Slow fashion blogger (and Vita Daily contributor!) Jen Pistor, along with her husband and three daughters, are participating in a very cool Canadian Geographic challenge that will see them “compete” with four other families across the country in a series of carbon-reduction-themed challenges, with a goal to cut their household’s carbon emissions, reduce their spending on energy and share what they learn along the way in their journey to live net zero. We chatted with Jen to learn more. —Noa Nichol
What is this challenge all about, and how did you get chosen?
The challenge is called the #LiveNetZero Challenge with Canadian Geographic. Five families across Canada are competing to see who can bring about the greatest reduction in their household carbon footprint. The challenge began on September 19 and runs for 10 weeks. Each family has been given $10,000 to use toward the changes we intend to make within the five areas. Live Net Zero is an opportunity to teach Canadians how to reduce their household emissions through their homes and lifestyles. Like many families, we have already made many changes over the years to help lower our impact on the planet. This contest felt like the perfect opportunity to push ourselves further. We decided to make a submission video, and we were one of the lucky families selected.
Break down for us what you and your family must do to compete/win, and what the ultimate goal is. Are there specific challenges you must complete?
There are five bi-weekly challenges for us to compete in. Each challenge has an area of focus for us. The five challenge areas are: commuting, electricity use, home envelope, heating and cooling, and a holiday challenge. A bonus Thanksgiving challenge will be coming up soon! Our goal is to see how we can go greener in each of these areas. Some actions might be walking or biking over driving while other challenges could be making changes or upgrades to our homes. We want to find real ways to lower our carbon footprint.
When it comes to greenhouse gas/carbon emissions, energy consumption and other such activities, how are Canadians currently doing … and what needs to change, and why?
This is something we have been learning a lot about thanks to the team at Canadian Geographic. We’ve learned that Canada is one of the top 10 global emitters at less than 2 per cent of global emissions. Even though this number sounds relatively small, we need to keep in mind that if we excluded all the countries emitting less than Canada from the climate conversation, there would be 180 countries not in the conversation and not doing their part. Canada has set an aggressive target to reduce GHG emissions by 2030. In order to hit the 45 per cent reduction goal, it will require all of us to start taking steps now to reduce our GHG emissions. Through this process so far, I’ve learned that 23.8 per cent of Canada’s total energy consumption is used to power our homes.This generates 18.8 per cent of the country’s GHG emissions. Households also generate direct and indirect GHG emissions through commuting, food, travel, recreation, goods and services. This shows the impact individuals can have if we work collectively to make these changes.
Can you share with us some of the simple daily swaps you and your family are putting in place, while competing, that the rest of us can implement easily into our lives as well?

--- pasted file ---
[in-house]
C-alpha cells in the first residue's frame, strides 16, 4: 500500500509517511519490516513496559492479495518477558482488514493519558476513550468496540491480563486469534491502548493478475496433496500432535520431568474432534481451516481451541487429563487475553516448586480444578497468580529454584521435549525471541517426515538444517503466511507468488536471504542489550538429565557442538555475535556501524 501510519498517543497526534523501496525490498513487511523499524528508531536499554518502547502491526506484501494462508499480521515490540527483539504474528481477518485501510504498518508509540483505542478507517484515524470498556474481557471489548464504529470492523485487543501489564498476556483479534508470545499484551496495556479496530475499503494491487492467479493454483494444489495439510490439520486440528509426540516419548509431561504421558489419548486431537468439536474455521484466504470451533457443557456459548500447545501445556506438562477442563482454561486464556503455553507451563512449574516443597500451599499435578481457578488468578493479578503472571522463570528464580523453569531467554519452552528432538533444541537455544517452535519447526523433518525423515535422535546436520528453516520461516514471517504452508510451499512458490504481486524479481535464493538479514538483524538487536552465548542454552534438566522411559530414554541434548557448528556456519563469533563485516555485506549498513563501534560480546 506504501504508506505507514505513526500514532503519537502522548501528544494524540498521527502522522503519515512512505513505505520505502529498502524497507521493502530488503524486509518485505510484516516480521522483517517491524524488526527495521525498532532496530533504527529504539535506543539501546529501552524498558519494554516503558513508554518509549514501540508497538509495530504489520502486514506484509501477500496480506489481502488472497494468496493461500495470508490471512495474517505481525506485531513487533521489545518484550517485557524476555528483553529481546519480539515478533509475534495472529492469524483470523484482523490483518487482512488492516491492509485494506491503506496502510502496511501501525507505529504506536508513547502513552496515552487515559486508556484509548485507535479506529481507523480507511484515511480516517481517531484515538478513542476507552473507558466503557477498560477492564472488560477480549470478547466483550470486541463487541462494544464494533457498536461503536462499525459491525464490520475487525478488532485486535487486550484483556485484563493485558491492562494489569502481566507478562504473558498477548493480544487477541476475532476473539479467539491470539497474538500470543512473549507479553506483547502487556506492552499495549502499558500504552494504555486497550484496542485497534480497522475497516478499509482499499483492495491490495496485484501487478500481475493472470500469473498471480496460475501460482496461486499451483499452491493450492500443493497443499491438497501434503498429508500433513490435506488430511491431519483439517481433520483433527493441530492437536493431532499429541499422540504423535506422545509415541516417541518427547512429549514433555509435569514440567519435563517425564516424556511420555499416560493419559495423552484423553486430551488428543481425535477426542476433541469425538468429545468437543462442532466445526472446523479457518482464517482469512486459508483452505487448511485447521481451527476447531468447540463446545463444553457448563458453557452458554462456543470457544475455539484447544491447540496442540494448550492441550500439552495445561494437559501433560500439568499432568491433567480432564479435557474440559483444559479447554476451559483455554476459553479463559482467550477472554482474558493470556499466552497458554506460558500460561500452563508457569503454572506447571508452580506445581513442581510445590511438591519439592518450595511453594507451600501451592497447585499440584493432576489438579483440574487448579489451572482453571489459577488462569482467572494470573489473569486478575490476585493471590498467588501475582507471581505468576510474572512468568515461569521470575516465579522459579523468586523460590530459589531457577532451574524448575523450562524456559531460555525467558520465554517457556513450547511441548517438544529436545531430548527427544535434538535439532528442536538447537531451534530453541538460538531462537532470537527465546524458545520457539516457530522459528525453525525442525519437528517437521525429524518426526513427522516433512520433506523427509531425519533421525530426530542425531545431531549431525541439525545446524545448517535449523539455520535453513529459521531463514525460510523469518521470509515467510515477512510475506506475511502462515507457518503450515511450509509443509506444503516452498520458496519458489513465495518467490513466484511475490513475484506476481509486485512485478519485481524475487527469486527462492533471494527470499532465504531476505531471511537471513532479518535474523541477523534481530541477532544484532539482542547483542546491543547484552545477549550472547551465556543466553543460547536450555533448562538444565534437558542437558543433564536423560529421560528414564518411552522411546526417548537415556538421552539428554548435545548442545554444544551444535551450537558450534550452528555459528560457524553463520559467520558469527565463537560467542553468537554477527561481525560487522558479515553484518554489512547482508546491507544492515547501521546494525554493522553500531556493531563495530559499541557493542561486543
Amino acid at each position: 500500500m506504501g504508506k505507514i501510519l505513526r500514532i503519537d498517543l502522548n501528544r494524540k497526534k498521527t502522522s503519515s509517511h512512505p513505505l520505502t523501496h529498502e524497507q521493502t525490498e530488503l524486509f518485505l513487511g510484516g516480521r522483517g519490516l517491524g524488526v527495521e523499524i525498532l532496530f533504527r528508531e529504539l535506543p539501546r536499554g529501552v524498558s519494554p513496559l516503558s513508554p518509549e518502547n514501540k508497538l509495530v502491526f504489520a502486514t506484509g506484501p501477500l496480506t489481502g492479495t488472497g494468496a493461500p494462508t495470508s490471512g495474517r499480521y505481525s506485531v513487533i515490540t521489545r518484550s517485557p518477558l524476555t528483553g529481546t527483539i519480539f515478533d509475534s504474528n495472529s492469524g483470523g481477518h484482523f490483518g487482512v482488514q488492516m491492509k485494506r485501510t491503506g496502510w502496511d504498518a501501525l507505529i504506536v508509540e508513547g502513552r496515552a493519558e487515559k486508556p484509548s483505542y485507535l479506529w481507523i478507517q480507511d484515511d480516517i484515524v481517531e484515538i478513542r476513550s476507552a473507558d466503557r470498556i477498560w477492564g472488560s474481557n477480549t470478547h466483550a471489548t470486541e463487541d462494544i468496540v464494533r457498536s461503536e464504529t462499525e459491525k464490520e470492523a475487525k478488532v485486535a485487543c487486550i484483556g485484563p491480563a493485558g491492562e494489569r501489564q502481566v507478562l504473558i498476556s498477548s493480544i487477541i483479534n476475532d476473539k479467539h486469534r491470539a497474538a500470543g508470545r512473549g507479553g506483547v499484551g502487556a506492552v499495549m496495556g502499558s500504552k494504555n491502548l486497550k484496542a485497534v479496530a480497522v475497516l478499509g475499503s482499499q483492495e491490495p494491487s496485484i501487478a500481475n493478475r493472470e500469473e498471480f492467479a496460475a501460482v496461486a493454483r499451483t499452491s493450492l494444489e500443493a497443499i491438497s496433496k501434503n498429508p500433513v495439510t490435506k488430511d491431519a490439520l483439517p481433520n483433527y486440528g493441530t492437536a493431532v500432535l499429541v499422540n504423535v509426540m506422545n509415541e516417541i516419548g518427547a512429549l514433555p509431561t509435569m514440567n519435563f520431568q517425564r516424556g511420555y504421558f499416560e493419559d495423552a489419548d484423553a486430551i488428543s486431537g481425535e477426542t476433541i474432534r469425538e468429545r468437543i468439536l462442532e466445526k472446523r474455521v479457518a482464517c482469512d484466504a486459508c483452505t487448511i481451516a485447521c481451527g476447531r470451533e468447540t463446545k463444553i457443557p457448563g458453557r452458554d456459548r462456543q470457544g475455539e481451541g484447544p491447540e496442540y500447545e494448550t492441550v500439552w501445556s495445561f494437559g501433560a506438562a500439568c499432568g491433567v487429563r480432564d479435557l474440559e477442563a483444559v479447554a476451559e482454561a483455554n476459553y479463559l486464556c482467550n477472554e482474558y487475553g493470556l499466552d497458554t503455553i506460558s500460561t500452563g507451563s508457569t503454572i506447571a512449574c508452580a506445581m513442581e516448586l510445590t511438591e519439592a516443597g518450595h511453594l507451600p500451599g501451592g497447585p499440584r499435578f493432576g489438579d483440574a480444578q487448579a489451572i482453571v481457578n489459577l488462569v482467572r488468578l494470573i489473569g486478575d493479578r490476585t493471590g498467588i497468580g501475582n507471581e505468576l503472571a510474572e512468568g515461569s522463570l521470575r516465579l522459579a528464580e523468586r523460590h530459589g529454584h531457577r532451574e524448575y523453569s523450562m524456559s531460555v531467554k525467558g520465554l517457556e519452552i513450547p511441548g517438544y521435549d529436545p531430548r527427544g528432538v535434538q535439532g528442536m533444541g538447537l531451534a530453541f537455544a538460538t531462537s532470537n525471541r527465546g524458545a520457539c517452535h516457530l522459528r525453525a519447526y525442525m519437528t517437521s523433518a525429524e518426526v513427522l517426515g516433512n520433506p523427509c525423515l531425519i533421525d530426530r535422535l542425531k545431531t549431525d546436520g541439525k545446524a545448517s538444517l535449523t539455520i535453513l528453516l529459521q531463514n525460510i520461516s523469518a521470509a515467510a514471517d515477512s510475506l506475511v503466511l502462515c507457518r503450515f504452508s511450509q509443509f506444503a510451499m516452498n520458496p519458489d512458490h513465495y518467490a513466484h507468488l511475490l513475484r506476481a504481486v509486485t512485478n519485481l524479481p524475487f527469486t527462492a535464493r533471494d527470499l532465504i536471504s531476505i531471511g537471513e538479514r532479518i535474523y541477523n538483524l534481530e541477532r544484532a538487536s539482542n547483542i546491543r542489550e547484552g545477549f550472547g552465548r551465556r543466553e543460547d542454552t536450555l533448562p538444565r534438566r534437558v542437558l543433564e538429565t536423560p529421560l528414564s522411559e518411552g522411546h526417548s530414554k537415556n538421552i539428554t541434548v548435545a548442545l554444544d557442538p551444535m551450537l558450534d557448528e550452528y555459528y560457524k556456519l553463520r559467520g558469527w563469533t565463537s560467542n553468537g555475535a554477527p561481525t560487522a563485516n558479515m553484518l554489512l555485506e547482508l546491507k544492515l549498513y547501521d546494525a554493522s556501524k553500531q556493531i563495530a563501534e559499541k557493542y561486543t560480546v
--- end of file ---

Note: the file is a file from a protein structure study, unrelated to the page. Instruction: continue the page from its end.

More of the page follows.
Our first challenge, that we are currently competing in, is the commuting challenge. A few things we were already doing are that we went from two to one vehicle back in 2020, my husband and I both work from home, and we live just a block from our kid’s school, so we walk everyday. Our challenge has been to see where we can do more to cut back our car use with three busy kids who are eight and five (twins). A few changes we have made have been:
- Getting our groceries delivered. Studies have show that you can cut your emissions in half by having your groceries delivered over our individual trips to the grocery store.
- Carpooling. With our kids all being smaller and needing car seats + the last two years of the pandemic, carpooling has not been an option. Now, that our oldest only requires a booster seat, we have added in a carpool day with a friend for one of her soccer days.
- Walking for those short trips. Getting in the car is just so quick and easy when running an errand. I’ve been working on walking instead for those closer to home errands.
As we go through each of the challenges over the 10 weeks, I’ll be sharing more about what we’re swapping out and doing differently over on my Instagram page.
Besides the chance to win an electric vehicle, why is taking on this challenge important to you, in a bigger picture sense?
Eco anxiety is real and there are so many things in our world that feel completely beyond our control. As a Mom of three, I want their future to feel hopeful. I want to be able to show them, and normalize, doing things not because it’s easy, but because it’s the better way to do something for people and the planet. Our kids already enjoy helping out with recycling and going thrifting. Thrift shops are like regular stores for them and secondhand feels just as new to them as any other clothing, toys, or books. Our family is trying to be a part of the solution and we are learning along the way.
What message do you hope to give other Canadian families through this platform?
I believe, we all play a part. We all live on this lovely planet, and we all need to be finding those tangible things that we can be doing to make positive change. We can’t wait for future generations to fix the problems we are currently facing. I hope by sharing what we are learning along our journey will inspire others to start making changes in their own lives. I truly believe in progress over perfection, so whatever small change we can start today, is a step in the right direction.